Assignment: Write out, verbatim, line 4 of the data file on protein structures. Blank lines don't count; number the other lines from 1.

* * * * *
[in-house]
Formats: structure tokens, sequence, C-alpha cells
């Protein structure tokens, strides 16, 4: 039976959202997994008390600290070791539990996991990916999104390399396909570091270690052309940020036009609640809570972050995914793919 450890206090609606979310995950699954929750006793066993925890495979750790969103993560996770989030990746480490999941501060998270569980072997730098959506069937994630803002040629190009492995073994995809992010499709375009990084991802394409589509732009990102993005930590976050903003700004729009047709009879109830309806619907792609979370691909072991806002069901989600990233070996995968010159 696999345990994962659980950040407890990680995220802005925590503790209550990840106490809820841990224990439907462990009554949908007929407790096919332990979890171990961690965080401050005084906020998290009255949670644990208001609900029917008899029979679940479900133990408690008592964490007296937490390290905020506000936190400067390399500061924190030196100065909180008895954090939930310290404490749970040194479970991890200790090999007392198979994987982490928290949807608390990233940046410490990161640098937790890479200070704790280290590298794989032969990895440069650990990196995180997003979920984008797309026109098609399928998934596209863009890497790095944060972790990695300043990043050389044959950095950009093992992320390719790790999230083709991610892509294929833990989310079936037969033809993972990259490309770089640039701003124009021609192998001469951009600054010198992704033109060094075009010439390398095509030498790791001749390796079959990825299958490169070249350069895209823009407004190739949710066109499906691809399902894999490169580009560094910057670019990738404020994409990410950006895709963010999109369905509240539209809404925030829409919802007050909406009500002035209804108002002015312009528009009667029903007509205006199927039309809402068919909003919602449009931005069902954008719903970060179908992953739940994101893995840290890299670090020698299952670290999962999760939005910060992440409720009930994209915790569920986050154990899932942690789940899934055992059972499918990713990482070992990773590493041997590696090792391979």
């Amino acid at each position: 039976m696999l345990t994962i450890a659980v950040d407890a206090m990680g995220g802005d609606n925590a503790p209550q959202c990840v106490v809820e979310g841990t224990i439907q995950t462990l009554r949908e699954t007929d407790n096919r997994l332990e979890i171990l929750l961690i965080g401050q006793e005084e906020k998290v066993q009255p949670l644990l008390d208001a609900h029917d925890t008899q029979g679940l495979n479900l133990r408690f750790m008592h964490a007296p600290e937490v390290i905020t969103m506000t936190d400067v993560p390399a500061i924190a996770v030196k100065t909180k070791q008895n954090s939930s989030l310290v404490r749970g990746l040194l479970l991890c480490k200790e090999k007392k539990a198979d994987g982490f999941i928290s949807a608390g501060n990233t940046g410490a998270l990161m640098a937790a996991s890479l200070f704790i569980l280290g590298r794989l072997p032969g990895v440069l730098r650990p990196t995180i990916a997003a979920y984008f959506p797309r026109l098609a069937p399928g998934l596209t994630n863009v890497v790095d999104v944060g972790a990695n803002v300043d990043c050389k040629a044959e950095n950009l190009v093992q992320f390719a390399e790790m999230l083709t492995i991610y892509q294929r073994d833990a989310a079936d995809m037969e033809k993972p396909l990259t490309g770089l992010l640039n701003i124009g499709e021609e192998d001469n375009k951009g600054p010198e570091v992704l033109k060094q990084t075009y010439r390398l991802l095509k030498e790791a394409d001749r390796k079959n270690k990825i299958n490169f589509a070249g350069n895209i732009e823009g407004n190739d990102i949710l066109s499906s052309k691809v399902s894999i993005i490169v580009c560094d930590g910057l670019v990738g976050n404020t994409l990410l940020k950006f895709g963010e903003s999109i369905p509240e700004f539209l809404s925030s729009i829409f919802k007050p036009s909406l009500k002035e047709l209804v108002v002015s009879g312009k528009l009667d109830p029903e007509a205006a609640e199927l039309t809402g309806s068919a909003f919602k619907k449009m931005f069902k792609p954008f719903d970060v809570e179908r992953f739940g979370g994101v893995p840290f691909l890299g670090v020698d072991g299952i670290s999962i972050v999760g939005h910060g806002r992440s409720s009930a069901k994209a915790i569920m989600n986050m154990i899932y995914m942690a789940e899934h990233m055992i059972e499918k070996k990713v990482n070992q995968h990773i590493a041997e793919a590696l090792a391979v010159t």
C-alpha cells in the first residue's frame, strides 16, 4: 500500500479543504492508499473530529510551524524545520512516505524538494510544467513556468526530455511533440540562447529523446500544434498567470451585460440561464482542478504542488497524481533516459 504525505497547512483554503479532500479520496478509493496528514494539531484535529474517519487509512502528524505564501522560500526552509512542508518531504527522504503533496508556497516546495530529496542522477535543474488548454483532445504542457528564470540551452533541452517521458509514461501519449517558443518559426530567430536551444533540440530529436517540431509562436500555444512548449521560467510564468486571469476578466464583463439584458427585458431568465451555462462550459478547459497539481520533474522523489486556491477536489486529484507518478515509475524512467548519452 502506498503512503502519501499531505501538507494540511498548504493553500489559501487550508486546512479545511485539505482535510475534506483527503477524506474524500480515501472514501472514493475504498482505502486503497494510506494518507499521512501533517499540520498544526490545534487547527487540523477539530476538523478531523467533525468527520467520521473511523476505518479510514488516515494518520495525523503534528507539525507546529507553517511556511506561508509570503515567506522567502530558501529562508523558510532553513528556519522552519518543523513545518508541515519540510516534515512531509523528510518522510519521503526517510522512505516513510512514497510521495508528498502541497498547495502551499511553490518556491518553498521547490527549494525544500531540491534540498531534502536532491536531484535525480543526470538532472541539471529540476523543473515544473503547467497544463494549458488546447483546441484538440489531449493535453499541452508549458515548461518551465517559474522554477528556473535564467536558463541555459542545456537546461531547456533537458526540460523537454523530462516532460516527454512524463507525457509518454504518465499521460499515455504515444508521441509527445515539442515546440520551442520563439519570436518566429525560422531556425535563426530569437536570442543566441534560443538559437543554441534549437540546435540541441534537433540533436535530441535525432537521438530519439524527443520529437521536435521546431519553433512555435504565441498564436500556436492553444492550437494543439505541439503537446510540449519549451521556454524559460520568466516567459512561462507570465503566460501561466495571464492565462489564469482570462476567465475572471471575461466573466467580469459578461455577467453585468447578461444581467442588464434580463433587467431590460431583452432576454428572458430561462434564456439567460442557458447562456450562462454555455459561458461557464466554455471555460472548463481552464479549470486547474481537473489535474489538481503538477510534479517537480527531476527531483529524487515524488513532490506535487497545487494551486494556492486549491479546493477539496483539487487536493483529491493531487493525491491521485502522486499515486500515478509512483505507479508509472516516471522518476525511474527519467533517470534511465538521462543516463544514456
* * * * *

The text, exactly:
């Amino acid at each position: 039976m696999l345990t994962i450890a659980v950040d407890a206090m990680g995220g802005d609606n925590a503790p209550q959202c990840v106490v809820e979310g841990t224990i439907q995950t462990l009554r949908e699954t007929d407790n096919r997994l332990e979890i171990l929750l961690i965080g401050q006793e005084e906020k998290v066993q009255p949670l644990l008390d208001a609900h029917d925890t008899q029979g679940l495979n479900l133990r408690f750790m008592h964490a007296p600290e937490v390290i905020t969103m506000t936190d400067v993560p390399a500061i924190a996770v030196k100065t909180k070791q008895n954090s939930s989030l310290v404490r749970g990746l040194l479970l991890c480490k200790e090999k007392k539990a198979d994987g982490f999941i928290s949807a608390g501060n990233t940046g410490a998270l990161m640098a937790a996991s890479l200070f704790i569980l280290g590298r794989l072997p032969g990895v440069l730098r650990p990196t995180i990916a997003a979920y984008f959506p797309r026109l098609a069937p399928g998934l596209t994630n863009v890497v790095d999104v944060g972790a990695n803002v300043d990043c050389k040629a044959e950095n950009l190009v093992q992320f390719a390399e790790m999230l083709t492995i991610y892509q294929r073994d833990a989310a079936d995809m037969e033809k993972p396909l990259t490309g770089l992010l640039n701003i124009g499709e021609e192998d001469n375009k951009g600054p010198e570091v992704l033109k060094q990084t075009y010439r390398l991802l095509k030498e790791a394409d001749r390796k079959n270690k990825i299958n490169f589509a070249g350069n895209i732009e823009g407004n190739d990102i949710l066109s499906s052309k691809v399902s894999i993005i490169v580009c560094d930590g910057l670019v990738g976050n404020t994409l990410l940020k950006f895709g963010e903003s999109i369905p509240e700004f539209l809404s925030s729009i829409f919802k007050p036009s909406l009500k002035e047709l209804v108002v002015s009879g312009k528009l009667d109830p029903e007509a205006a609640e199927l039309t809402g309806s068919a909003f919602k619907k449009m931005f069902k792609p954008f719903d970060v809570e179908r992953f739940g979370g994101v893995p840290f691909l890299g670090v020698d072991g299952i670290s999962i972050v999760g939005h910060g806002r992440s409720s009930a069901k994209a915790i569920m989600n986050m154990i899932y995914m942690a789940e899934h990233m055992i059972e499918k070996k990713v990482n070992q995968h990773i590493a041997e793919a590696l090792a391979v010159t």